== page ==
Although the interior has been dramatically re-imagined, the exterior remains unchanged except for the addition of a seventh floor. Only swaths of red bunting are now wound through the wrought iron and up the sides of balconies. They serve as signposts that can be seen from blocks away. "You see the red, and you know you where you are," says Patrick.

"When I walk in each day, I feel the vibes of this hotel," he continues. "Our style is not only to be found in the décor but in the staff and their level of service. The French- Swiss are sometimes perceived as stuck-up. Not here. Everyone smiles, everyone is warmly greeted. That is the le Richemond style."

lobby - click to enlarge
Lobby

Flower arrangement of stunning abstract design - click to enlarge
Flower arrangement of stunning abstract design

"Le Bar" - click to enlarge
"Le Bar"

Before the grand stairway: Personal Assistant to the G.M.: Raymonde Croisier  - click to enlarge
Before the grand stairway: Personal Assistant to the G.M.: Raymonde Croisier

 

Having visited other Rocco Forte properties, we had come to see how style and service are constants throughout the collection. So is cuisine. Reflecting the Forte family's ethnic origins, every hotel has an Italian restaurant and chef.

“My father is a chef; I started working with him in Palermo where I grew up," Chef Pietro Amato told us. "Some of the recipes I use, I learned from him. That may be why my vision of the kitchen is to respect the tradition.”

On a beautiful evening in early July, we were seated on the street-front dining terrace of Sapori, le Richemond's Italian restaurant, having a glass of sparkling Rosé and tempura Italian-style (broccoli, carrot, zucchini and a huge olive stuffed with meat, all dipped in batter, fried and pierced with a toothpick) when the handsome Sicilian chef, who looks even younger than his 35 years, stopped by our table. He wanted us to know he is a staunch traditionalist, he said – in the kitchen at least. “I am not looking to be creative, to make original combinations. I try to appeal to diners by the quality of the food, the lightness of the dishes. We consider such questions as why this olive oil, why this fish? Every ingredient is important.”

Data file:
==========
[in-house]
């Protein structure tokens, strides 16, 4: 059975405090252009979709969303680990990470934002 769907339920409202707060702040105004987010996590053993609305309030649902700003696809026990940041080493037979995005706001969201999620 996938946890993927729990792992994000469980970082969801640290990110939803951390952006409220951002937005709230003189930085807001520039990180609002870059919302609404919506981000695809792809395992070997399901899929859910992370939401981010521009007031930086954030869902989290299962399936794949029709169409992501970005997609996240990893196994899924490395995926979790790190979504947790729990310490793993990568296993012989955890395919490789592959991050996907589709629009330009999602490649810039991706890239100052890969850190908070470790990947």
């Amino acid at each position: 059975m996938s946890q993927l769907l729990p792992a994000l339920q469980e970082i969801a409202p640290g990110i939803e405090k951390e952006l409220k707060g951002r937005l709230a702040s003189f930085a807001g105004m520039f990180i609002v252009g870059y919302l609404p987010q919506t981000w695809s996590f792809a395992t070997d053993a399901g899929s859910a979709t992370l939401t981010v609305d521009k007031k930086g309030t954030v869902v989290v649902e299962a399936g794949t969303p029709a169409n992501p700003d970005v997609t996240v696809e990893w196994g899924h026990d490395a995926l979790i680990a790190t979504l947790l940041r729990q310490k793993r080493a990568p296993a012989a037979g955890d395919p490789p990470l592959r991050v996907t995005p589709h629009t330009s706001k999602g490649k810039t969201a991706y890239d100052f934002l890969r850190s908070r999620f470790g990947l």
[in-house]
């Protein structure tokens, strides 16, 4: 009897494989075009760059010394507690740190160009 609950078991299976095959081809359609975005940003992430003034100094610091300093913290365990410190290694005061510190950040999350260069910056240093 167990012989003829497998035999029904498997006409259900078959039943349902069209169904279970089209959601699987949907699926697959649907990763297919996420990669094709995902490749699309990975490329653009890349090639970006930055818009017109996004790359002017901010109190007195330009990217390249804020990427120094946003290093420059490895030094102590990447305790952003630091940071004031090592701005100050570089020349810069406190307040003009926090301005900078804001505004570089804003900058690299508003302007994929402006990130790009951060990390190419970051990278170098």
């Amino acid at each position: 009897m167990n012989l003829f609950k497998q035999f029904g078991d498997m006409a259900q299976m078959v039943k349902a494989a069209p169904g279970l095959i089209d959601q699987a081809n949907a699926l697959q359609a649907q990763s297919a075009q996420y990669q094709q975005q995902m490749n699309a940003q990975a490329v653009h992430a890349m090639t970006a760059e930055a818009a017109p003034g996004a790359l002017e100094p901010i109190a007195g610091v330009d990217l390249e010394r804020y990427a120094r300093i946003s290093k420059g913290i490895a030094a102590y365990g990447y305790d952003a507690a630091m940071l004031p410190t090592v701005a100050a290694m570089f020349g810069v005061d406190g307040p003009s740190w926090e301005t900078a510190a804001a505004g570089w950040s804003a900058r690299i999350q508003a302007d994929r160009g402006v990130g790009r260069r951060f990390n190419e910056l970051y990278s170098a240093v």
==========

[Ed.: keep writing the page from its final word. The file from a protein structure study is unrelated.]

Pietro was dressed in dark burgundy instead of the expected white. It was more in keeping with the decor - this is a Rocco Forte property after all. But when it comes to presentation of his dishes, he stressed, he will not add a sauce simply for the color. “A dish is not a painting.”

He went on, “I have a team of 24 in the kitchen; they are all in their 20’s, and they all share my philosophy. We are aware of the new demands of clients, the new technology.  But we don’t speed up the process. For our minestrone, we cut the asparagus, the beans, all the vegetables by hand. No machine. We respect the ingredients. You will recognize what you eat here, and everything will be true to a specific region of Italy.” He smiled. “Wait. You will taste and be the judge.”

So we did. While people strolled by on the sidewalk below and through the Jardin Brunswick across the way, we dined at what reputedly is the most authentic Italian restaurant in Geneva relying on the advice of Maitre d' Pasquale Giordano, another charismatic Italian import, who helped us limit our choices from a menu of irresistible options. He suggested we begin with the chilled and refreshing gazpacho, the first fulfillment of Pietro’s tradition-oriented approach. “We peel fresh tomatoes, add salt and pepper, fresh basil and olive oil,” he’d said. “Then we quickly steam some scampi and langoustine and add it to the soup.” An aubergine appetizer followed, the eggplant having been lightly fried in olive oil, then baked with mozzarella imported from Italy and flavored with basil.

“The sea bass is excellent today,” Pasquale told us. “It can be made a la plancha  with mascarpone made with white eggs and celery root -- the chef does not use cream. Or it can be cooked whole – a little spicy, with a granite of sautéed sweet chard, and roast potatoes.” But the clams were excellent as well. So while one of us opted for the grilled sea bass which arrived with a platter of chanterelle mushrooms, bak choy, thin string beans, red peppers, and a  sauce of fried tomatoes, pignoli and olive oil for the fish, the other, typically, went for the clams with  spaghetti in a  sweet and tangy sauce. Both dishes exemplified the credo Pietro articulated: the wholesomeness and simplicity of undisguised natural ingredients of excellent quality: olive oil, parsley, basil, a little white wine, fresh fish. . . all hallmarks of one of the world’s favorite cuisines.